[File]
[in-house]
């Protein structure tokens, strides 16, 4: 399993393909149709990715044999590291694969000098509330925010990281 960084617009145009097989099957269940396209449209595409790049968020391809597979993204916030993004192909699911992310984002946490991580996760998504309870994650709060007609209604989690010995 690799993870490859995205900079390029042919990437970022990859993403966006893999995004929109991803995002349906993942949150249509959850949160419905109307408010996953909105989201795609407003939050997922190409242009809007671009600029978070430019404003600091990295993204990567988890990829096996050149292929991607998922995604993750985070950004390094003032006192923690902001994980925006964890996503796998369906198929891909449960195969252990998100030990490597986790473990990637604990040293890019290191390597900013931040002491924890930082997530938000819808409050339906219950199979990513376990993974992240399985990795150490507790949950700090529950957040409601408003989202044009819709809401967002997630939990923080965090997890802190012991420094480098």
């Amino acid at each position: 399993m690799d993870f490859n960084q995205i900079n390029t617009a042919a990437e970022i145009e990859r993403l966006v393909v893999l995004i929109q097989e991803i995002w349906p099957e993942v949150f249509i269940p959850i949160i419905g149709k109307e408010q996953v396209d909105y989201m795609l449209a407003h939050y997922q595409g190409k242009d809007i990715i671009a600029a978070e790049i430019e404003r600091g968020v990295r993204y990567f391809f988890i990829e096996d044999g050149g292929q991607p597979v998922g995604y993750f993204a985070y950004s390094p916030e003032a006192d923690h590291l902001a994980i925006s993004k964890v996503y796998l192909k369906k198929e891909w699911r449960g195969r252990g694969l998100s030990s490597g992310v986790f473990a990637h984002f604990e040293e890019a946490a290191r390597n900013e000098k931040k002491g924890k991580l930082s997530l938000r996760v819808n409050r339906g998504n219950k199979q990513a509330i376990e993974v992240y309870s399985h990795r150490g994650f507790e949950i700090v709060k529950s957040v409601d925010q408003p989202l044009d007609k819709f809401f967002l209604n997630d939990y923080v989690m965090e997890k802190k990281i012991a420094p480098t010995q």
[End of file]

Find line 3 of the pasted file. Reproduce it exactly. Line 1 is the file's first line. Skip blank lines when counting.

């Amino acid at each position: 399993m690799d993870f490859n960084q995205i900079n390029t617009a042919a990437e970022i145009e990859r993403l966006v393909v893999l995004i929109q097989e991803i995002w349906p099957e993942v949150f249509i269940p959850i949160i419905g149709k109307e408010q996953v396209d909105y989201m795609l449209a407003h939050y997922q595409g190409k242009d809007i990715i671009a600029a978070e790049i430019e404003r600091g968020v990295r993204y990567f391809f988890i990829e096996d044999g050149g292929q991607p597979v998922g995604y993750f993204a985070y950004s390094p916030e003032a006192d923690h590291l902001a994980i925006s993004k964890v996503y796998l192909k369906k198929e891909w699911r449960g195969r252990g694969l998100s030990s490597g992310v986790f473990a990637h984002f604990e040293e890019a946490a290191r390597n900013e000098k931040k002491g924890k991580l930082s997530l938000r996760v819808n409050r339906g998504n219950k199979q990513a509330i376990e993974v992240y309870s399985h990795r150490g994650f507790e949950i700090v709060k529950s957040v409601d925010q408003p989202l044009d007609k819709f809401f967002l209604n997630d939990y923080v989690m965090e997890k802190k990281i012991a420094p480098t010995q």